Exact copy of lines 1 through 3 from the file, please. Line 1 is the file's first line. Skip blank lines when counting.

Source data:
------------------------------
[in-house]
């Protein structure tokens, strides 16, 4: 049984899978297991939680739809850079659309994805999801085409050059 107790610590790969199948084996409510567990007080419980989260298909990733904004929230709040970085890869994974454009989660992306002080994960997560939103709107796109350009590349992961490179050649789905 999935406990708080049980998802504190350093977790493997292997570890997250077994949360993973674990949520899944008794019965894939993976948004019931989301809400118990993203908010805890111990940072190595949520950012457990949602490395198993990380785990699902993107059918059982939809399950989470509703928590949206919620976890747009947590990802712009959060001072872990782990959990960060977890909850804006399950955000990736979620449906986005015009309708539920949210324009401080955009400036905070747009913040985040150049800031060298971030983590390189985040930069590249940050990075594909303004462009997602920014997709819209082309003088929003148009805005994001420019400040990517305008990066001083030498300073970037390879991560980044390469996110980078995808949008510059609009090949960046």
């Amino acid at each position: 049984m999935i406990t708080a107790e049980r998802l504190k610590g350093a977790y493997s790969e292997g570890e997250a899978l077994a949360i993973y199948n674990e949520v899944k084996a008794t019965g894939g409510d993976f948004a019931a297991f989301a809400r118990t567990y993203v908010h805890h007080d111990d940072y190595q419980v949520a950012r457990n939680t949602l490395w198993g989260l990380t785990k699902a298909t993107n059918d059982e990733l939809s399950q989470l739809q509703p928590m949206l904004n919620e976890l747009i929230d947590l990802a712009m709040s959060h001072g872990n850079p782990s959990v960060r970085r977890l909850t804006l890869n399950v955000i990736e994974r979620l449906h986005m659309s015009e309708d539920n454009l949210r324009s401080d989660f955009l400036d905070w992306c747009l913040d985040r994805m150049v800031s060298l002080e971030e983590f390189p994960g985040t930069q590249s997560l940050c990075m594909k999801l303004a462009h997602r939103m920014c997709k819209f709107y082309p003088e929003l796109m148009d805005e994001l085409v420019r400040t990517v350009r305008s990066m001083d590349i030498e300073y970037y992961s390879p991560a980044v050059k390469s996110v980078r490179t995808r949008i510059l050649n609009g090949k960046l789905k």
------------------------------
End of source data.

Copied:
[in-house]
């Protein structure tokens, strides 16, 4: 049984899978297991939680739809850079659309994805999801085409050059 107790610590790969199948084996409510567990007080419980989260298909990733904004929230709040970085890869994974454009989660992306002080994960997560939103709107796109350009590349992961490179050649789905 999935406990708080049980998802504190350093977790493997292997570890997250077994949360993973674990949520899944008794019965894939993976948004019931989301809400118990993203908010805890111990940072190595949520950012457990949602490395198993990380785990699902993107059918059982939809399950989470509703928590949206919620976890747009947590990802712009959060001072872990782990959990960060977890909850804006399950955000990736979620449906986005015009309708539920949210324009401080955009400036905070747009913040985040150049800031060298971030983590390189985040930069590249940050990075594909303004462009997602920014997709819209082309003088929003148009805005994001420019400040990517305008990066001083030498300073970037390879991560980044390469996110980078995808949008510059609009090949960046």
């Amino acid at each position: 049984m999935i406990t708080a107790e049980r998802l504190k610590g350093a977790y493997s790969e292997g570890e997250a899978l077994a949360i993973y199948n674990e949520v899944k084996a008794t019965g894939g409510d993976f948004a019931a297991f989301a809400r118990t567990y993203v908010h805890h007080d111990d940072y190595q419980v949520a950012r457990n939680t949602l490395w198993g989260l990380t785990k699902a298909t993107n059918d059982e990733l939809s399950q989470l739809q509703p928590m949206l904004n919620e976890l747009i929230d947590l990802a712009m709040s959060h001072g872990n850079p782990s959990v960060r970085r977890l909850t804006l890869n399950v955000i990736e994974r979620l449906h986005m659309s015009e309708d539920n454009l949210r324009s401080d989660f955009l400036d905070w992306c747009l913040d985040r994805m150049v800031s060298l002080e971030e983590f390189p994960g985040t930069q590249s997560l940050c990075m594909k999801l303004a462009h997602r939103m920014c997709k819209f709107y082309p003088e929003l796109m148009d805005e994001l085409v420019r400040t990517v350009r305008s990066m001083d590349i030498e300073y970037y992961s390879p991560a980044v050059k390469s996110v980078r490179t995808r949008i510059l050649n609009g090949k960046l789905k």